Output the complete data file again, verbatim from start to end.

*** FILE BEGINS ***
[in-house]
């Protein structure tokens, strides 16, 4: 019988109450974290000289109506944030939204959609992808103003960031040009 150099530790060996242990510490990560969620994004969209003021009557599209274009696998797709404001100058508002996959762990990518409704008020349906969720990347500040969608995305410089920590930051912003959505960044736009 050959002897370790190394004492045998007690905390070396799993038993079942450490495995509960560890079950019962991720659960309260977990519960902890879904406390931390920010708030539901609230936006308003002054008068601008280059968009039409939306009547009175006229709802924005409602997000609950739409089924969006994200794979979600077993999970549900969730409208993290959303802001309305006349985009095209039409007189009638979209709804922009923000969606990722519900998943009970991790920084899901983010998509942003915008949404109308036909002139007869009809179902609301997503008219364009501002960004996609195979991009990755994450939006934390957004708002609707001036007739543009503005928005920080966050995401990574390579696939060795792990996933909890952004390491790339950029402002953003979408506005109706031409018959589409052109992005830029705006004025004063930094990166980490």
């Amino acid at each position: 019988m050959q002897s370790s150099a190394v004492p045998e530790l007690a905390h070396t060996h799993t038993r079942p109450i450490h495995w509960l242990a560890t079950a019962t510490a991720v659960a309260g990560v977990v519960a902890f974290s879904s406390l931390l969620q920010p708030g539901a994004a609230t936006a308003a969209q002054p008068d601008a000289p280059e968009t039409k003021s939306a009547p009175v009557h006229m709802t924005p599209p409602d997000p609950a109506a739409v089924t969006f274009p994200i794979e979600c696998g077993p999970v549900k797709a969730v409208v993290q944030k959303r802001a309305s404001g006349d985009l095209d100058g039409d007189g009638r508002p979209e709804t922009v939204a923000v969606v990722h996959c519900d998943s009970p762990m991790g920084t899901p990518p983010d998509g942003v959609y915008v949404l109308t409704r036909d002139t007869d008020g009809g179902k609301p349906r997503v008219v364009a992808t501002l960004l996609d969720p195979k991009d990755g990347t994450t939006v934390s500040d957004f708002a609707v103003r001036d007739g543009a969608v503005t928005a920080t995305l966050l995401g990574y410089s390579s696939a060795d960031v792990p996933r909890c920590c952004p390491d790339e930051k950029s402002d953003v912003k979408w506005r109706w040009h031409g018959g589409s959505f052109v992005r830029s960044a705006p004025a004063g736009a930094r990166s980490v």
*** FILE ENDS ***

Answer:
[in-house]
């Protein structure tokens, strides 16, 4: 019988109450974290000289109506944030939204959609992808103003960031040009 150099530790060996242990510490990560969620994004969209003021009557599209274009696998797709404001100058508002996959762990990518409704008020349906969720990347500040969608995305410089920590930051912003959505960044736009 050959002897370790190394004492045998007690905390070396799993038993079942450490495995509960560890079950019962991720659960309260977990519960902890879904406390931390920010708030539901609230936006308003002054008068601008280059968009039409939306009547009175006229709802924005409602997000609950739409089924969006994200794979979600077993999970549900969730409208993290959303802001309305006349985009095209039409007189009638979209709804922009923000969606990722519900998943009970991790920084899901983010998509942003915008949404109308036909002139007869009809179902609301997503008219364009501002960004996609195979991009990755994450939006934390957004708002609707001036007739543009503005928005920080966050995401990574390579696939060795792990996933909890952004390491790339950029402002953003979408506005109706031409018959589409052109992005830029705006004025004063930094990166980490």
């Amino acid at each position: 019988m050959q002897s370790s150099a190394v004492p045998e530790l007690a905390h070396t060996h799993t038993r079942p109450i450490h495995w509960l242990a560890t079950a019962t510490a991720v659960a309260g990560v977990v519960a902890f974290s879904s406390l931390l969620q920010p708030g539901a994004a609230t936006a308003a969209q002054p008068d601008a000289p280059e968009t039409k003021s939306a009547p009175v009557h006229m709802t924005p599209p409602d997000p609950a109506a739409v089924t969006f274009p994200i794979e979600c696998g077993p999970v549900k797709a969730v409208v993290q944030k959303r802001a309305s404001g006349d985009l095209d100058g039409d007189g009638r508002p979209e709804t922009v939204a923000v969606v990722h996959c519900d998943s009970p762990m991790g920084t899901p990518p983010d998509g942003v959609y915008v949404l109308t409704r036909d002139t007869d008020g009809g179902k609301p349906r997503v008219v364009a992808t501002l960004l996609d969720p195979k991009d990755g990347t994450t939006v934390s500040d957004f708002a609707v103003r001036d007739g543009a969608v503005t928005a920080t995305l966050l995401g990574y410089s390579s696939a060795d960031v792990p996933r909890c920590c952004p390491d790339e930051k950029s402002d953003v912003k979408w506005r109706w040009h031409g018959g589409s959505f052109v992005r830029s960044a705006p004025a004063g736009a930094r990166s980490v």